Security in computer rooms

Sunday, February 1st, 2009 | Implementation Issues, security

During summer vacation periods in the Western Cape, schools are the target of criminals.  This year many schools were vandalized once again.  But only two out of a thousand Khanya computer facilites were broken into with a loss of only a few pieces of equipment.

This is good news amidst all the bad news we receive daily.

To what could this good fortune be attributed?  Strict security measures undoubtedly play a major role.  Windows, doors and ceilings are secured – yes, the ceiling is an easy way for thieves to enter the computer room.  Alarm systems and the presence of security guards also act as deterrents.

The Khanya Story gives a glimpse into some of the efforts that go into securing the computer facilities in schools:

The safety bars must not be thin

  They must be thick and strong

The burglars – may they never win –

  Their tries must all go wrong


The stone guards on the outside wall

  Firm be they and robust 

No stone or rock may through them fall

  They are an abs’lute must


A flimsy gate is not enough

  To keep intruders out

One’s needed that is strong and tough

  The thieving one to flout


Attempt to find a safety door

  One made of heavy steel

Impossible through it to bore

  No one the goods can steal


Fort Knox – a place that’s quite secure –

  The lessons to be learned

Of entry points make doubly sure

  Full safety will be earned


The same rule you can here apply

  Pants with a belt you hold

To feel secure and keep them high

  Are braces to you sold


A double safety door is not

  An over kill at all

It will keep out the wicked lot

  The thieves both great and small


So brace it up and bolt it down

  Of thieves who’re bold beware

Protect the lab like a fine crown

  Be brave and take good care

In addition to our own safety precautions, Khanya formed a partnership with ITCrimes – all components of each piece of computer equipment are recorded electronically and made available to the police force.  In this way stolen equipment could be tracked with ease.  I believe that this initiative plays a major role in making thieves think twice before they would target a computer room protected in this way.

If, in spite of all these precautions, criminals still get away with the loot, a good, paid up insurance policy will soften the blow.  Schools are encouraged to keep their policies up to date to ensure that they are adequately covered.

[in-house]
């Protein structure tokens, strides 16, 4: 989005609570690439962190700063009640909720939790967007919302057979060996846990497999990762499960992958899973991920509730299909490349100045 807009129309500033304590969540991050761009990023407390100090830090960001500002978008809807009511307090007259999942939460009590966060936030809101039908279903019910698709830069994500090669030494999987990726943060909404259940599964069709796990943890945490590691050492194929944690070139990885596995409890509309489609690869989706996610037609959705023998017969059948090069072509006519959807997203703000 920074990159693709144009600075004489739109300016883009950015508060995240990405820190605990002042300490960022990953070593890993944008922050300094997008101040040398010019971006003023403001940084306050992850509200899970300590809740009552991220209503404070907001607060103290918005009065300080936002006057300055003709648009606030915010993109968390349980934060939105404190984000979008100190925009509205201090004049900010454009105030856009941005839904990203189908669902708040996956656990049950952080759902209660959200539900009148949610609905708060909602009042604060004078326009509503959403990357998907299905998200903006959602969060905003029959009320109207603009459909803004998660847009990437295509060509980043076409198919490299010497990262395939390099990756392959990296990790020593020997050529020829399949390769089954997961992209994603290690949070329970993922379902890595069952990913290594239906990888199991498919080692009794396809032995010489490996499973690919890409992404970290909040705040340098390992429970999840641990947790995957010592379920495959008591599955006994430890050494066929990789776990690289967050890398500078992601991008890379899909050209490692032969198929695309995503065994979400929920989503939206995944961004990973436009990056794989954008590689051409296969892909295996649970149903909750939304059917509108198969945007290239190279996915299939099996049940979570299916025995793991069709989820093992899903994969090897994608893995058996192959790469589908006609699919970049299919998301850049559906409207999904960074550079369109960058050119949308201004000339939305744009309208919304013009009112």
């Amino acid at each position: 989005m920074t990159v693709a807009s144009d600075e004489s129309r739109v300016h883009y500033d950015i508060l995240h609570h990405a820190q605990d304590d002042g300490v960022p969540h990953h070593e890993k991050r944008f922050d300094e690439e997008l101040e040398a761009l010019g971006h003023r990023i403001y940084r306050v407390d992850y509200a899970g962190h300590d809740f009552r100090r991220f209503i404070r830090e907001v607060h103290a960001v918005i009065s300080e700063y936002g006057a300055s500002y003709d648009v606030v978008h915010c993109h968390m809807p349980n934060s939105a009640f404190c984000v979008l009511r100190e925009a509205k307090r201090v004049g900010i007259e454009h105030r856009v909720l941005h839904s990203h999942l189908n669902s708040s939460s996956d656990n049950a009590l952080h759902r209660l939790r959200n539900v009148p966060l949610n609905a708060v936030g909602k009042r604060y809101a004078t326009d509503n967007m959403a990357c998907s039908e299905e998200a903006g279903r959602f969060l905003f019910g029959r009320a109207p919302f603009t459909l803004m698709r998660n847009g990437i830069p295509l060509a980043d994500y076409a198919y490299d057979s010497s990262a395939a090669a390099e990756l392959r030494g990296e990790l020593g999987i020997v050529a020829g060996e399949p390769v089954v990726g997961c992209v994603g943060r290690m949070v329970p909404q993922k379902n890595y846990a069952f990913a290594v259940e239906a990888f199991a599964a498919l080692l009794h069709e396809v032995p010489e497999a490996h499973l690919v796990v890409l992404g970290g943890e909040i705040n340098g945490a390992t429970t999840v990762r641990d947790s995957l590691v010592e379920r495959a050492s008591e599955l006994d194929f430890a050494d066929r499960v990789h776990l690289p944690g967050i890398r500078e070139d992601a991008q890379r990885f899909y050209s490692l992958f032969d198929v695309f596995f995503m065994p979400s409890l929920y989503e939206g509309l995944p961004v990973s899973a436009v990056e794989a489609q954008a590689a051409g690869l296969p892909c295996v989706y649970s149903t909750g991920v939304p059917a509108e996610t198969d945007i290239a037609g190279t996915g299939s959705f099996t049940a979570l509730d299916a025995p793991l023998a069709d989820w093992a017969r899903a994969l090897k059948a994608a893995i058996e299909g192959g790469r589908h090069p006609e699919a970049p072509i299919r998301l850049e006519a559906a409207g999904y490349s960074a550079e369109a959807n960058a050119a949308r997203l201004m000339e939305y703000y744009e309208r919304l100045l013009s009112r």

In our experience, the most effective protection mechanism is the committed involvement of the community. When community members are actively involved in the process of creating a computer facility for the school right from the start, they are sure to assume a protective role.  The low incidence of burglaries in computer rooms this year once again proves the wisdom of this approach.

We will continue to use belts, braces, buttons, bolts and whatever bulwarks can be built to bolster the security of precious technology facilities at schools.

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1 Comment to Security in computer rooms

David Mathe
Tuesday, 3 February, 2009

I totally agree that the involvement of Communities goes a long way in fighting the scourge of thefts and burglary in our schools. While attending to a technical request at one school, i was told of a bitter-sweet story that happened in December last year.

One night in December there was a burglary at the school.All but a few sets of computers were left but there was massive damage to the cabling infrastructure.The local community, together with the neighbourhood watch, launched a massive manhunt.The culprits were apprehended and a number of the stolen items were recovered.Unfortunately one of the culprits was a pupil at the school.The bitter part of it was that the pupil was maimed and then killed by the locals before he could attend his court case.

So while i am totally against any act of vigilantism, our communities play a vital role in safeguarding our infrastructure.

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